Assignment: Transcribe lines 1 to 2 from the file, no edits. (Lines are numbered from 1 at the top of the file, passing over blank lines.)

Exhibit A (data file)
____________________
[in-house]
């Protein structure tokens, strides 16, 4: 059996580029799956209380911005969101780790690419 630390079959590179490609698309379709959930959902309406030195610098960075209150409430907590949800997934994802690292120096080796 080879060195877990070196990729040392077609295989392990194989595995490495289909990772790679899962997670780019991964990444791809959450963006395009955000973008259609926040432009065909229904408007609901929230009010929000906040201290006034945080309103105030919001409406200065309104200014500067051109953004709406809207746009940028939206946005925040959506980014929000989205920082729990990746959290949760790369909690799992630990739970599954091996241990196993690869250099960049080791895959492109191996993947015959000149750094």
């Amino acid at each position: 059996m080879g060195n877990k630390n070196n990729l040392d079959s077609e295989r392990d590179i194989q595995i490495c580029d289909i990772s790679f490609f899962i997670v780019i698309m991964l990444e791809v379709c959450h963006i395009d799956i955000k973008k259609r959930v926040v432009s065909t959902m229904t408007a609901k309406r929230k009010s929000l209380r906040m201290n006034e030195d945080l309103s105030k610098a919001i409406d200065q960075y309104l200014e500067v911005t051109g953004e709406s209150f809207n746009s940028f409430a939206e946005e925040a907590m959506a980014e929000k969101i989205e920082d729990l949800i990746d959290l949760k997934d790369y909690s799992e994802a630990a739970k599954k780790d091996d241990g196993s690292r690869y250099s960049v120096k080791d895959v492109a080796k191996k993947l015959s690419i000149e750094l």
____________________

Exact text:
[in-house]
């Protein structure tokens, strides 16, 4: 059996580029799956209380911005969101780790690419 630390079959590179490609698309379709959930959902309406030195610098960075209150409430907590949800997934994802690292120096080796 080879060195877990070196990729040392077609295989392990194989595995490495289909990772790679899962997670780019991964990444791809959450963006395009955000973008259609926040432009065909229904408007609901929230009010929000906040201290006034945080309103105030919001409406200065309104200014500067051109953004709406809207746009940028939206946005925040959506980014929000989205920082729990990746959290949760790369909690799992630990739970599954091996241990196993690869250099960049080791895959492109191996993947015959000149750094």